I was devastated. I could’ve shrugged it off, I suppose, but she was my teammate, and so was he. In reality, I felt like we were a little more than your average team. We were kind of a family, at least to me. This hurt. Badly. I had literally shed blood, sweat, and tears with these kids and forged a bond with them, or so I thought. If those words came out of her mouth to a fellow teammate, what did she think of me? Was I a teammate in her eyes, or just a nigger on the team? It didn’t matter. Her racism was apparent and there was absolutely no justification for her words.

Anyone who has ever been a part of a team, a military unit, or something similar is familiar with the kind of bond between its members. All of a sudden, I didn’t feel like I was part of the team anymore, and now I couldn’t stop this growing suspicion that I wasn’t viewed the same as the other people on the team. Who shared their views?

I didn’t know what to think or who to trust. I was one of only four black students in the whole school. I was no stranger to racism, mind you, but this was the first I’d encountered it from my teammates. I quickly left the scene and found a secluded area for the time being. I had come to sit, think, and try to hold back the tears that were forming. My teammates never saw me. I vanished before they ever turned around.

Words do have an impact, especially on children. I think that’s why this memory remains vivid. Not many people know this story, and I am uncertain if anyone from my high school knows it. I never mentioned it—not even to my parents—the entire time I was in high school. It wasn’t until sometime in college that I told anyone at all.

I brought home five regional medals that day. The heartbreak I felt quickly turned to anger, and I used that anger to triumph over my enemies. My enemies were not the runners against which I competed, but the traitors—the racists—those who saw me as “less than.”

I carry this memory with me always, for it is one among many that opened my eyes to the insidious evil that continues to haunt society. It is a motivator to always do my best and prove wrong anyone who sees me as less than they are. More importantly, it is a motivator to stand up against racism and oppression. That is and always will be a cornerstone of who I am.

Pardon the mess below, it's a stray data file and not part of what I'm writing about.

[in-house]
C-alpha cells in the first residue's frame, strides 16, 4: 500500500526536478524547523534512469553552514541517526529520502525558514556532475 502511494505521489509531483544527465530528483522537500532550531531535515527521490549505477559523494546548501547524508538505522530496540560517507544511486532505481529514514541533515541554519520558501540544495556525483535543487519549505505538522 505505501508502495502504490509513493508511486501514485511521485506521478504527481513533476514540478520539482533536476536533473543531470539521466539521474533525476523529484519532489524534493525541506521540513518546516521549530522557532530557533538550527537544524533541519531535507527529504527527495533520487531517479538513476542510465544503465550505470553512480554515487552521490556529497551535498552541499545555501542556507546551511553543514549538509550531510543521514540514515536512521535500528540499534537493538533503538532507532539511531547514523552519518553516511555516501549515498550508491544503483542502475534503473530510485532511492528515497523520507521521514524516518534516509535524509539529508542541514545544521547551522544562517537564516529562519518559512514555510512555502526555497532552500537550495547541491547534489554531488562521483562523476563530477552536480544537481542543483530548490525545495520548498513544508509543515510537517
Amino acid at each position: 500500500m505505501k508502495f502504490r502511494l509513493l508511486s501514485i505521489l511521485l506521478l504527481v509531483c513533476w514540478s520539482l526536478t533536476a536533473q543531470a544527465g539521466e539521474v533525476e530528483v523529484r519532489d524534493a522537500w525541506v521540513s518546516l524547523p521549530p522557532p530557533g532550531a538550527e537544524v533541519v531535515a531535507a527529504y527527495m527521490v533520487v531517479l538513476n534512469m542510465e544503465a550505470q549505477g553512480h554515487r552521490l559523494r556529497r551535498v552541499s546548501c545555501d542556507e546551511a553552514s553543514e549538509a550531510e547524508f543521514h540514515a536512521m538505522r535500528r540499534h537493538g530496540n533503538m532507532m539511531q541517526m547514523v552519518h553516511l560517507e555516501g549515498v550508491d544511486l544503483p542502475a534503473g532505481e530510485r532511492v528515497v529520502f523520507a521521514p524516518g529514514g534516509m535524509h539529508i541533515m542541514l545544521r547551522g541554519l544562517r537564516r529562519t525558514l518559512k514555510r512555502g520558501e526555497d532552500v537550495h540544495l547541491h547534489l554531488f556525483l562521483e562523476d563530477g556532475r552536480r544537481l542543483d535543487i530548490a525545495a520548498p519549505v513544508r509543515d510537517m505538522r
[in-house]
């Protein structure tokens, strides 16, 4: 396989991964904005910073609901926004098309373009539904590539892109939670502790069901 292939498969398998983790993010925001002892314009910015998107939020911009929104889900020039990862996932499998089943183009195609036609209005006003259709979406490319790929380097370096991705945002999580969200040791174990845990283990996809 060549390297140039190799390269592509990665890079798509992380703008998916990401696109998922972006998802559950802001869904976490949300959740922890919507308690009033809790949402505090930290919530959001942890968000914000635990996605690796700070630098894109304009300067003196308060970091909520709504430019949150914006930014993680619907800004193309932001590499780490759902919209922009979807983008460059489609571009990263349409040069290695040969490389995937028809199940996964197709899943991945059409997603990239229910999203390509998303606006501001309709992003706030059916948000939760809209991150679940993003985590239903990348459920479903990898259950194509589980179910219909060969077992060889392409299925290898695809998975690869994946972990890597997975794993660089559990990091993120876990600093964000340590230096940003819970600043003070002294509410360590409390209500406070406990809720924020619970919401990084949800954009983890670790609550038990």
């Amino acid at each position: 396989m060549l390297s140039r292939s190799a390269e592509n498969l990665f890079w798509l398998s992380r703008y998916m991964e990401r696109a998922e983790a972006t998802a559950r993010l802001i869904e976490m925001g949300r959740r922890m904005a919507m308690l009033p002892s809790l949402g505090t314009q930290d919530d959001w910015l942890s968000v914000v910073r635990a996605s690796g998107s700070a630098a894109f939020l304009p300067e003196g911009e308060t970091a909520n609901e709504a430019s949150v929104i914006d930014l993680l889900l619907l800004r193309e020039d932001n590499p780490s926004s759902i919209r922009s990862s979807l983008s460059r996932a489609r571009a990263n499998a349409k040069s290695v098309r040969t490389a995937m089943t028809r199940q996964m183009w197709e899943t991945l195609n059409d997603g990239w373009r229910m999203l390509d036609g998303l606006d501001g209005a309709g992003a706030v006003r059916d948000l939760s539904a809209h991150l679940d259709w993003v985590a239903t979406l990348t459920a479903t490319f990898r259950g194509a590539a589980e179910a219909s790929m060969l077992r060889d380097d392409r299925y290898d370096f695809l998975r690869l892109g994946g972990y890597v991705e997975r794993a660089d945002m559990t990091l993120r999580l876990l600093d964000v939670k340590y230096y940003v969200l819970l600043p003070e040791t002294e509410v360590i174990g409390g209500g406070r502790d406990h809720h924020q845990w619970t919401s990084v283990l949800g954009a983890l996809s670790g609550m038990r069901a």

[Addendum: The original version of this article was edited on August 17, 2017 in order to read more smoothly.]

10 comments

  1. Living well is the best revenge – and in the end….you are winning still. Proud of you and much love to you my brother.

  2. Having grown up in a totally white southern Oregon town (which had sundown laws still on the books in the 1960’s-70’s), I am completely unfamiliar with racism, per se, as my parents did not instill this in me or my siblings in any way. I went to a small college in southern Oregon, and still did not experience racism. though I was familiar with it from the TV news. When I moved to Portland, later in my life, I saw it in action…devastatingly. We are all people first. People First. A movement that began in the 1960’s and in which my disabled cousin (devastated by cerebral palsy from birth; labeled as a mental retard much of her live; even as an adult, she was labeled as “demented” in her medical record, because she was very very difficult to understand, her speech was so affected). I was taught all my life to respect all persons (unless they hurt me, or were criminals). My heart goes out to you, Sean, for this lifelong devastating experience. I don’t understand why this occurs.